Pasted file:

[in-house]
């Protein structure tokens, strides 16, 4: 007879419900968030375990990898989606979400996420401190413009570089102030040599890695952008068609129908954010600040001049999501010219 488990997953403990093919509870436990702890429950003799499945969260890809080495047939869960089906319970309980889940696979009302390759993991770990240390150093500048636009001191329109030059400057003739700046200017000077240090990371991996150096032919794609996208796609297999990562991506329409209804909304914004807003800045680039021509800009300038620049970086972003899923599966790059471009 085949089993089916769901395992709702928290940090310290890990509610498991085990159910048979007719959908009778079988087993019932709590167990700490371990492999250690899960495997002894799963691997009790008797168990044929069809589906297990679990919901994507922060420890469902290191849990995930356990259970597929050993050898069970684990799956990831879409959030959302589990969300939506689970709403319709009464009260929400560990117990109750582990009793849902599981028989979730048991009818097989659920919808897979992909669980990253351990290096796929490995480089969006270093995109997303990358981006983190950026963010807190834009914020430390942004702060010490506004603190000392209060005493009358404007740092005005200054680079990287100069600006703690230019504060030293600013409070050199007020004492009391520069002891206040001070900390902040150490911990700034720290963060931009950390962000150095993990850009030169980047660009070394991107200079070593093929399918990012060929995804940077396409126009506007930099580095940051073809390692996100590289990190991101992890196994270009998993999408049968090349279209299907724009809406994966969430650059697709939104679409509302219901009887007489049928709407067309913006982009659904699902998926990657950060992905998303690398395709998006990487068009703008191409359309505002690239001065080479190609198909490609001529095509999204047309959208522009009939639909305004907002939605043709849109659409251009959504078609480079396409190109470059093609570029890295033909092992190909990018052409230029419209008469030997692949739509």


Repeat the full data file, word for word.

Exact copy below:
[in-house]
């Protein structure tokens, strides 16, 4: 007879419900968030375990990898989606979400996420401190413009570089102030040599890695952008068609129908954010600040001049999501010219 488990997953403990093919509870436990702890429950003799499945969260890809080495047939869960089906319970309980889940696979009302390759993991770990240390150093500048636009001191329109030059400057003739700046200017000077240090990371991996150096032919794609996208796609297999990562991506329409209804909304914004807003800045680039021509800009300038620049970086972003899923599966790059471009 085949089993089916769901395992709702928290940090310290890990509610498991085990159910048979007719959908009778079988087993019932709590167990700490371990492999250690899960495997002894799963691997009790008797168990044929069809589906297990679990919901994507922060420890469902290191849990995930356990259970597929050993050898069970684990799956990831879409959030959302589990969300939506689970709403319709009464009260929400560990117990109750582990009793849902599981028989979730048991009818097989659920919808897979992909669980990253351990290096796929490995480089969006270093995109997303990358981006983190950026963010807190834009914020430390942004702060010490506004603190000392209060005493009358404007740092005005200054680079990287100069600006703690230019504060030293600013409070050199007020004492009391520069002891206040001070900390902040150490911990700034720290963060931009950390962000150095993990850009030169980047660009070394991107200079070593093929399918990012060929995804940077396409126009506007930099580095940051073809390692996100590289990190991101992890196994270009998993999408049968090349279209299907724009809406994966969430650059697709939104679409509302219901009887007489049928709407067309913006982009659904699902998926990657950060992905998303690398395709998006990487068009703008191409359309505002690239001065080479190609198909490609001529095509999204047309959208522009009939639909305004907002939605043709849109659409251009959504078609480079396409190109470059093609570029890295033909092992190909990018052409230029419209008469030997692949739509």